AUTHOR SPOTLIGHT: ANNE MARSH
Author Anne Marsh has agreed to sit with us bunnies and chat about her books (though I wish I knew ahead of time she could teach me to swear in multiple languages)…
What is your most current work out?
My newest release is His Dark Bond, a sexy and dark paranormal about fallen angels. It’s a Kensington Brava release that hits bookshelves on 1.31.2012.
Tell us a little about His Dark Bond
His Dark Bond is a gritty, dark, sexy paranormal set in Moscow in the near-future. Although it’s the second book in the series, it’s absolutely intended to be read as a stand-alone book (I switched publishers after the first book came out, following my original editor when she left Dorchester for Kensington).
HE HUNGERS FOR HER BODY . . .
Zer is no angel—well, not anymore. He’s explored every flavor of sin imaginable, drinking in the pleasures of humanity. But now he must find the woman who carries his salvation in her very blood…a woman like Nessa St. James.
AND HER SOUL
Nessa has considered the bargain the Fallen offer. Anything she wants in exchange for accepting Zer’s bond? No way. Not her. Not when she finds out about the mind-blowing ritual involved, and the marks of surrender that will ink her skin. But with a serial killer to stop and centuries of experience on his side, this is one job Zer’s going to nail.
What inspired you to write HIS DARK BOND?
I had a contract? Honestly, there’s nothing like a legally binding contract to get your butt in the chair and the words flowing. The inspiration for the series as a whole was interesting, for me, however. I’d entered an RWA chapter contest with a paranormal about a fallen angel/Goblin. The setting was an alternative fantasy world—very Lynn Kurland. I won the contest and then Hilary Sares at Kensington sat and sat and sat on the full. Eventually, she said that she loved the book, but had no idea what to do with it—she advised me to make my hero more alpha. There was no such thing as too alpha, she promised. So I took this lyrical fantasy and turned it into a clubbing, high-octane, dark paranormal and that was Bond with Me, the first book in the Fallen series. Kensington is publishing His Dark Bond, the second book in the series, so ironically everything has come full circle.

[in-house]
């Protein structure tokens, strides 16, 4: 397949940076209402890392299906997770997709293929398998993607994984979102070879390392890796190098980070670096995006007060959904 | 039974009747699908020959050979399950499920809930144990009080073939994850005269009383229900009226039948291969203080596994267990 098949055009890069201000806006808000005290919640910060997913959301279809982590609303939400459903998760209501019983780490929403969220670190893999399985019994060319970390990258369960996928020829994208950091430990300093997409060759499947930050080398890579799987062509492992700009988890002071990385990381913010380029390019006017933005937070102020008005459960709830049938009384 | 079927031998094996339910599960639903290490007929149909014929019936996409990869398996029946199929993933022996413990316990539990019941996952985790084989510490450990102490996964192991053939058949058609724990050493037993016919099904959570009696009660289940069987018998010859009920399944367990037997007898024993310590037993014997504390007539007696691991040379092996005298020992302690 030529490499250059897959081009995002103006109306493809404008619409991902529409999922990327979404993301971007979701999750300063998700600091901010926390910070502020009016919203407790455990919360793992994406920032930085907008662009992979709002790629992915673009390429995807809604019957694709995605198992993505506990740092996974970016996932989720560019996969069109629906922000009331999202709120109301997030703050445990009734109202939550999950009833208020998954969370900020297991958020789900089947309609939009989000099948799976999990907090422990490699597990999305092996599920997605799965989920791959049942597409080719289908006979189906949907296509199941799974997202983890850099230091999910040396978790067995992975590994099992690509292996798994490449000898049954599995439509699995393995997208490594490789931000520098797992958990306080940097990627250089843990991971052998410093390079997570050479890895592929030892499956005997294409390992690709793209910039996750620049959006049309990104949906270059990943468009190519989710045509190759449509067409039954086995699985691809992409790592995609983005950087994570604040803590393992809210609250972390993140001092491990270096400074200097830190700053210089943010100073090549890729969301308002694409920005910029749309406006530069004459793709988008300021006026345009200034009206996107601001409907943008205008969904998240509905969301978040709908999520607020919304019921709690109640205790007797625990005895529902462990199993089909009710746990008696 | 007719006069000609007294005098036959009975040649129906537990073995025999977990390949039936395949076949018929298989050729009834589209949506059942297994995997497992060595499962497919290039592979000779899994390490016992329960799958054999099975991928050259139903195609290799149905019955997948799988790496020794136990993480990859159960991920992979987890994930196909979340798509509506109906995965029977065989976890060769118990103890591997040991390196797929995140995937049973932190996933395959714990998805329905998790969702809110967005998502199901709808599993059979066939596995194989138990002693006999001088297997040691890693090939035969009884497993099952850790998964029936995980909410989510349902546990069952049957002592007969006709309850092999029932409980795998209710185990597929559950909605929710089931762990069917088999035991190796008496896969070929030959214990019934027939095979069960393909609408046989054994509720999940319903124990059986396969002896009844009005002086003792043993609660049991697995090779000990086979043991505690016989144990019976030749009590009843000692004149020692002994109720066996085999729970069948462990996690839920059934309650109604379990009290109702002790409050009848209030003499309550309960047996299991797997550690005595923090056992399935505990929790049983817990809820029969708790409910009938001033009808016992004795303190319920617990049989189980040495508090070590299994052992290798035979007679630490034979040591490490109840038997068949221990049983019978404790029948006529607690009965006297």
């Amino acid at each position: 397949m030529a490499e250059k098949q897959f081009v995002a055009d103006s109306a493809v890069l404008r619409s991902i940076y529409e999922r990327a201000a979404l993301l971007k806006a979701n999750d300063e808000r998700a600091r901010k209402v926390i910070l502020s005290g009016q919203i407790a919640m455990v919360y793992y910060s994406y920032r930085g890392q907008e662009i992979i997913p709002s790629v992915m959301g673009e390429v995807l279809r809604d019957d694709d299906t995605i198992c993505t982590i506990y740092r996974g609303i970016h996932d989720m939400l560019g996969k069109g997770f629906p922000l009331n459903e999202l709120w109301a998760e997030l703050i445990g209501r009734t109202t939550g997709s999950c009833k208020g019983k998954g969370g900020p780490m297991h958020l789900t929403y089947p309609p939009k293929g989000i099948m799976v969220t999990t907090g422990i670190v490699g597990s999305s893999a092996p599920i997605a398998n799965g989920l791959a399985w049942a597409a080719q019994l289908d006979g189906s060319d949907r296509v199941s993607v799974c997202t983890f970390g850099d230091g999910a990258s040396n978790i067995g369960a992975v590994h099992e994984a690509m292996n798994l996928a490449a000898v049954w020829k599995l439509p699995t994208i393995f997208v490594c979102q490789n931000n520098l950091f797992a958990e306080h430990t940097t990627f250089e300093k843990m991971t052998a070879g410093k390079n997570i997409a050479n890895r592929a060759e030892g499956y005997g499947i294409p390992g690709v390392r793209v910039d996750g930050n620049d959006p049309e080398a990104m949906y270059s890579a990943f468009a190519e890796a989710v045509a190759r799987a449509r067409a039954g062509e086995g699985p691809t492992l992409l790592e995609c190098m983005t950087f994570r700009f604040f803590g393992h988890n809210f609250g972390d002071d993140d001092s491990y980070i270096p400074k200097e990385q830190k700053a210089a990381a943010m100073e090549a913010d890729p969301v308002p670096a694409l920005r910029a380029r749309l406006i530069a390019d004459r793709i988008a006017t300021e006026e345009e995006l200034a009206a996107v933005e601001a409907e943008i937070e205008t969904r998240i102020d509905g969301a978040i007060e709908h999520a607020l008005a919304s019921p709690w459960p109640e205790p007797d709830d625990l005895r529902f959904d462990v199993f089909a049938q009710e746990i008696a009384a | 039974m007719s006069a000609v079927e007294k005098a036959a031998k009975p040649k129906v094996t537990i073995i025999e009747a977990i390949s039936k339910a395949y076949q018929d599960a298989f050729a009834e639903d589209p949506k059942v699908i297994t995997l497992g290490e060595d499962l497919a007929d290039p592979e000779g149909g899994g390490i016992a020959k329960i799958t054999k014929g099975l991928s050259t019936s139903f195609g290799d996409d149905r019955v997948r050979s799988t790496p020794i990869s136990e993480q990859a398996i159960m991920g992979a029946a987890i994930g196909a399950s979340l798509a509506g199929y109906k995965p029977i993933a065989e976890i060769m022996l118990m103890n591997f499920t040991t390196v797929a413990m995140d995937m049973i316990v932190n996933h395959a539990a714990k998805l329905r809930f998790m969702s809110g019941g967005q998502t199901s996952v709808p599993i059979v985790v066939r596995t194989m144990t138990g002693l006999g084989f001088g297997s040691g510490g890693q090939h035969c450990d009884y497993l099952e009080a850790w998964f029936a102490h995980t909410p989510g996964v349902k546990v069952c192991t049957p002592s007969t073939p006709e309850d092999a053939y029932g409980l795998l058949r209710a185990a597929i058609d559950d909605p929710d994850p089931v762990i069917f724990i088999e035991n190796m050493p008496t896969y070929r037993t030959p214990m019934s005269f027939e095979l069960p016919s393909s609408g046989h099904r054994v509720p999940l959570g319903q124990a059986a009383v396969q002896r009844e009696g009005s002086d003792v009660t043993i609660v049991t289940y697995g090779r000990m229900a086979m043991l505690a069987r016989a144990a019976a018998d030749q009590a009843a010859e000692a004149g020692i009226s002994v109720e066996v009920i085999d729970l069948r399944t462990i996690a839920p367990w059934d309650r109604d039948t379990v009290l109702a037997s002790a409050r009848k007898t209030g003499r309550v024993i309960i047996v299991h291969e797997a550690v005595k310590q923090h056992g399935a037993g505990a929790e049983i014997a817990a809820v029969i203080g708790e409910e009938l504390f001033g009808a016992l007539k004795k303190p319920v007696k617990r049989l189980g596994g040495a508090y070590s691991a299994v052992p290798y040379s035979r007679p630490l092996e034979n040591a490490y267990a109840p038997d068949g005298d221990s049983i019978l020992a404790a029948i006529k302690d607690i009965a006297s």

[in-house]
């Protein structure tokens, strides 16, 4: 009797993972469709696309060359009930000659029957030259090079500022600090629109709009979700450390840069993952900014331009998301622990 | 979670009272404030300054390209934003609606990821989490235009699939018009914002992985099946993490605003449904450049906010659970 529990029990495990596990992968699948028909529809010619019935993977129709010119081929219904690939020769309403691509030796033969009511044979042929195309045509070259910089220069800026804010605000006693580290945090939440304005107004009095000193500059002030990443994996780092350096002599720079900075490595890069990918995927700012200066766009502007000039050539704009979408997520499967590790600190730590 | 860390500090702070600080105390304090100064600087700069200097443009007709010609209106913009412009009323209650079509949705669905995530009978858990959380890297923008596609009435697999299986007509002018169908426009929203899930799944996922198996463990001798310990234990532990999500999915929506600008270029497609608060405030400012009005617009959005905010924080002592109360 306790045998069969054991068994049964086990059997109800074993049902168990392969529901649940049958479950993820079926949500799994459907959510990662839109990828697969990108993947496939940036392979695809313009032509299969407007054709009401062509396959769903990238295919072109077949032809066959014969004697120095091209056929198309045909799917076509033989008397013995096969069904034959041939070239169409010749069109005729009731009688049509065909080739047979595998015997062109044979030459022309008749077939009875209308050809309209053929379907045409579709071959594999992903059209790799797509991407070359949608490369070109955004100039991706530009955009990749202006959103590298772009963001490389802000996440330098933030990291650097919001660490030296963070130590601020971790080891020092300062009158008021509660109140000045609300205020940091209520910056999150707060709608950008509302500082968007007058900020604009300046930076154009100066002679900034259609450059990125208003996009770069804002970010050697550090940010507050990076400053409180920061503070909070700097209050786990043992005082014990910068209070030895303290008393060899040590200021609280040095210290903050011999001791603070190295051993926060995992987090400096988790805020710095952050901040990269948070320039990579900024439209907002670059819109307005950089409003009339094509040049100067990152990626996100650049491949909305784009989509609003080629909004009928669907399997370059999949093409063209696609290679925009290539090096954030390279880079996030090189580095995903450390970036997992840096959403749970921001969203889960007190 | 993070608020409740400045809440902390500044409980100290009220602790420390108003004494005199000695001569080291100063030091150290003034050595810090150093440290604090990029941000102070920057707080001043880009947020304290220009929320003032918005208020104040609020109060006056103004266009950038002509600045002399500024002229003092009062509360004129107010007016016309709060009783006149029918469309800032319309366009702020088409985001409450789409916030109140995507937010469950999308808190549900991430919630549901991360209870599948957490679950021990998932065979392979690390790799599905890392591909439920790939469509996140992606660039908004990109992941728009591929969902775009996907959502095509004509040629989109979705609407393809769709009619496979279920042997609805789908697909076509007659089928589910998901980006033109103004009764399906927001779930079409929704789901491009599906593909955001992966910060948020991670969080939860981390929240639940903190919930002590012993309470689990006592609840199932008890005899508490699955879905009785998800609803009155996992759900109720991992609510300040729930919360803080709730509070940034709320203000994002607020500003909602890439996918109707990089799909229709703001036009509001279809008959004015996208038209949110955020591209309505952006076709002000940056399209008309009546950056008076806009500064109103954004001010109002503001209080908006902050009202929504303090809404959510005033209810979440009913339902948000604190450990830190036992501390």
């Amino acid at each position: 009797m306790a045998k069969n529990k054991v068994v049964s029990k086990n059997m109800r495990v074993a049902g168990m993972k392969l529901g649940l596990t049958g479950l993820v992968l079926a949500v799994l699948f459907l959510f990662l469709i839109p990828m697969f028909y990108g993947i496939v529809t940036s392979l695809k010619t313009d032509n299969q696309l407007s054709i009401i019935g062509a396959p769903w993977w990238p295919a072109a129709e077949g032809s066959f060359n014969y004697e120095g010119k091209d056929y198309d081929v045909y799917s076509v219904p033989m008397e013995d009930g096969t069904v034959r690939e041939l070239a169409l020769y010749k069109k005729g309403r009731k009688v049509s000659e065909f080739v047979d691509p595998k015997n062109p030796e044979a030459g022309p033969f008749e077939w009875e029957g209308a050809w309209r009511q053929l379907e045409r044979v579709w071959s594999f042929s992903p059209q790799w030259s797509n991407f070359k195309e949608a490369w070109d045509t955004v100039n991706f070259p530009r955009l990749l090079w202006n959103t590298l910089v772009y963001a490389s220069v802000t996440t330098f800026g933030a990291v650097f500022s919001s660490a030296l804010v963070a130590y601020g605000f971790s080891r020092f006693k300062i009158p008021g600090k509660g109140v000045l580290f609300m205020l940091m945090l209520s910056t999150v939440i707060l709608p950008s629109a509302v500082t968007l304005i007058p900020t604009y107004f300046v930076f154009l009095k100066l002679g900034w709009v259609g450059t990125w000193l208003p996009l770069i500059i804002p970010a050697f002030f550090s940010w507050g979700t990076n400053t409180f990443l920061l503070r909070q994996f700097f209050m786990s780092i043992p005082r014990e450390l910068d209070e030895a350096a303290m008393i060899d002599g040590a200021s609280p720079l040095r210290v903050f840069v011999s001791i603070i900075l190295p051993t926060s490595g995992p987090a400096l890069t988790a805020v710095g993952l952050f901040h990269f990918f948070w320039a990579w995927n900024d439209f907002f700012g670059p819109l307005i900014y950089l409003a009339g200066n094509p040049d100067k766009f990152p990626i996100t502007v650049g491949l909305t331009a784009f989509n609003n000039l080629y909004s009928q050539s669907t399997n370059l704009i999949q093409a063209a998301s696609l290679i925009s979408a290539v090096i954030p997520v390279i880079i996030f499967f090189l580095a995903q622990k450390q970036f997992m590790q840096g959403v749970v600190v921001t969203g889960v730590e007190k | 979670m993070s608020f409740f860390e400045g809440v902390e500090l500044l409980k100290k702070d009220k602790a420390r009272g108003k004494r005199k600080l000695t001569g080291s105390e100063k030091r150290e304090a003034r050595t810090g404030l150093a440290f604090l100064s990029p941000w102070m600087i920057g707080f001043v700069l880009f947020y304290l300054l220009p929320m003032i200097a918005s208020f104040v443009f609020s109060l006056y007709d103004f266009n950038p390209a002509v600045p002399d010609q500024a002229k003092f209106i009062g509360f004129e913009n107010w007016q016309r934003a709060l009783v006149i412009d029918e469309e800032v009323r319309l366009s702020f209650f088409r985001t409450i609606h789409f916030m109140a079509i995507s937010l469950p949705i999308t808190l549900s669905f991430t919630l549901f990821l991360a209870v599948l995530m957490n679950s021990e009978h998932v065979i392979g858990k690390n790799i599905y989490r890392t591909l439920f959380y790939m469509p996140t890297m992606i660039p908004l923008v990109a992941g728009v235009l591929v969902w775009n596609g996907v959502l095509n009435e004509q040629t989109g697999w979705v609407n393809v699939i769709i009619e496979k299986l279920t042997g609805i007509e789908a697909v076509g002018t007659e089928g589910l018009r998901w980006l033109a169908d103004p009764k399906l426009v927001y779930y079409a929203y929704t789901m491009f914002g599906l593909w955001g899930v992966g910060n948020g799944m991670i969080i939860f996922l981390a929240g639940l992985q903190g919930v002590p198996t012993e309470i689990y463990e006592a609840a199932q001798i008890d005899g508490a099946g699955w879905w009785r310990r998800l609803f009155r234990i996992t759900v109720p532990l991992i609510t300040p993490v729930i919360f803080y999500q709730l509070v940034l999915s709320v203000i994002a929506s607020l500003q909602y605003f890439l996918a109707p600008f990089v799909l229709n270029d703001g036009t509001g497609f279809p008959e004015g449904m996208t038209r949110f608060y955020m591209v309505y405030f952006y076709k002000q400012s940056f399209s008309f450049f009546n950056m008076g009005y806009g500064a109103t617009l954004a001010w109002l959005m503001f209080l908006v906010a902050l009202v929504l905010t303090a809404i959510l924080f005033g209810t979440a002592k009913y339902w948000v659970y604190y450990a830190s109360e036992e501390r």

When you start writing, do you already have the story plotted out or do you let the characters dictate what will happen?
My first book, The Hunt, I’d never heard of plotting in advance. Okay, maybe I’d heard of it—but then I’d promptly jammed my fingers in my ears and starting humming. Loudly. The characters dictated and that meant that the revision letter I got from my editor was more like a small novel in and of itself. Ever since then, I’ve plotted. Extensively.
What inspired you to write in your genre? Is this the genre you started writing in or have you morphed to this one?
I always thought I’d write historicals set in Russia—I had the handy-dandy PhD and hey… I could even read the source materials in the original! I got one paragraph in and no further. I believe my hero still has his boots propped up on his desk as he kicks back in his study with his vodka, waiting for his heroine to put in an appearance. He’s going to have a long wait. Somehow, paranormals just called my name. I love making it all up, just letting my imagination rip. I’m also getting my feet wet in contemporaries now, so there is some morphing going on. I’m blessed to have an agent who is very supportive of my exploring different genres.
Do you have a favorite character you have written?
I tend to fall in love with characters making minor appearances. They enter a scene, drop a few lines, and then I start imagining what kinds of stories they could have. Vkhin, for example, is one of my Fallen warriors. He’s big and tough and disciplined—not too many words coming out of him. But… I had to wonder what kind of woman would be right for him, could make him open up. I’ve written his story as a novella that will come out Summer 2012 and, in the middle of writing that, started wondering about another character in that story… so it’s a vicious cycle. That, or I’m really, really fickle.